I have personally witnessed too many patients being treated with too many drugs (which only addresses the symptoms and not the cause) and surgery (which has a low success rate, possible complications and its irreversible). I decided when I opened my practice that purchasing a high quality spinal decompression unit was a must. The first patient I treated with decompression had a bulging disc in his neck that was causing him to have numbness and tingling down his entire right arm. He was referred to a neurologist by his MD. The neurologist told him he was not yet a candidate for surgery and told him to come back once the pain got to be too much to bear. He came in to my practice; I examined his MRI and started him on a treatment plan including disc decompression. He was soon symptom free and the problem has not returned since. His testimonial is hanging on the wall in our waiting room and is also located online at www.bruesewitzchiropractic.com. Since then I have successfully treated the majority (about 90-95%) of our patients with herniated discs that have come to our office seeking relief from their pain. I have testimonials from numerous patients who have experienced success with our decompression table even after trying ‘all of the above’.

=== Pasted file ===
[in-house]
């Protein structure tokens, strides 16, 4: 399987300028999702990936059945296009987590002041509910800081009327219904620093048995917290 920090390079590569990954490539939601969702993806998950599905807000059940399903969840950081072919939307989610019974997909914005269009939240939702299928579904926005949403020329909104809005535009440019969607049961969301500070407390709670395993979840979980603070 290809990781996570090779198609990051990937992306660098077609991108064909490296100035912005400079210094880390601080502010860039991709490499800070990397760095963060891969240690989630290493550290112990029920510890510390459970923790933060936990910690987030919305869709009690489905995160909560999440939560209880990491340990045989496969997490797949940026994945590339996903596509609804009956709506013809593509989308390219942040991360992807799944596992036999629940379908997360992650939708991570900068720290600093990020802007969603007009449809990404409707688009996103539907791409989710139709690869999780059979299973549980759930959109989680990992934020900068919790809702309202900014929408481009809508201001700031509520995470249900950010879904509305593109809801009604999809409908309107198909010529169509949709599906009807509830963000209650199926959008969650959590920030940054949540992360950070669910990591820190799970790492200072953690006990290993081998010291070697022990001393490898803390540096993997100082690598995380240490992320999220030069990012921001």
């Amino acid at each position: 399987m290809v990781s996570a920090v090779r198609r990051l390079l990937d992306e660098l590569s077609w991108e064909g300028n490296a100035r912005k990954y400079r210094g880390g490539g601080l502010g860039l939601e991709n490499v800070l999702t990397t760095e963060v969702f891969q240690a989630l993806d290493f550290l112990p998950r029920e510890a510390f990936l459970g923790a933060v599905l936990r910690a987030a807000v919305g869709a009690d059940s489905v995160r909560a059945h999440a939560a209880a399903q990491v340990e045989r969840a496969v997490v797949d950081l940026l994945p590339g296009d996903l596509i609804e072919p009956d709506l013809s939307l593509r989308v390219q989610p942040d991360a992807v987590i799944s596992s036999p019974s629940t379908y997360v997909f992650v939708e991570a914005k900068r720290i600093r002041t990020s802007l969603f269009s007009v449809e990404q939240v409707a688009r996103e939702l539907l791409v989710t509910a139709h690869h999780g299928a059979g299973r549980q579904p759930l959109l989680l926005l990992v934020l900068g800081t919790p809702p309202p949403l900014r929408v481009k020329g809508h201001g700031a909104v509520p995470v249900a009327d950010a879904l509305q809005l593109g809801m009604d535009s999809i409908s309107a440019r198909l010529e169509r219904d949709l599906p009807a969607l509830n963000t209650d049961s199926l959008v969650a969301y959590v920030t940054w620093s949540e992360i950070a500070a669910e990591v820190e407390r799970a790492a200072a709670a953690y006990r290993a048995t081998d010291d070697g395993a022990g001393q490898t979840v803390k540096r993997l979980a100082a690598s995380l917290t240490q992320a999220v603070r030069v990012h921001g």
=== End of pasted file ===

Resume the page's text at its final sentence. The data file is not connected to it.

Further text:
Herniated discs are not the only discs to benefit from decompression. Degenerative discs are significantly improved with decompression as well. We have evidence of this in before-and-after X-rays where the discs that were severely degenerated nearly doubled in thickness from just one month of daily decompression therapy. This increase in thickness is mostly due to the discs becoming more hydrated and thus more nourished. A well nourished disc is likely to be a healthy disc. Healthy discs are a sign of a healthy spine. A healthy spine equates to a healthier you!
One other way to decompress your spine is through Inversion Therapy. Inversion Therapy is a great way to maintain your spine once you have gone through Decompression Therapy. One way or the other, reducing the stresses of gravity on your body is an important part of optimum health.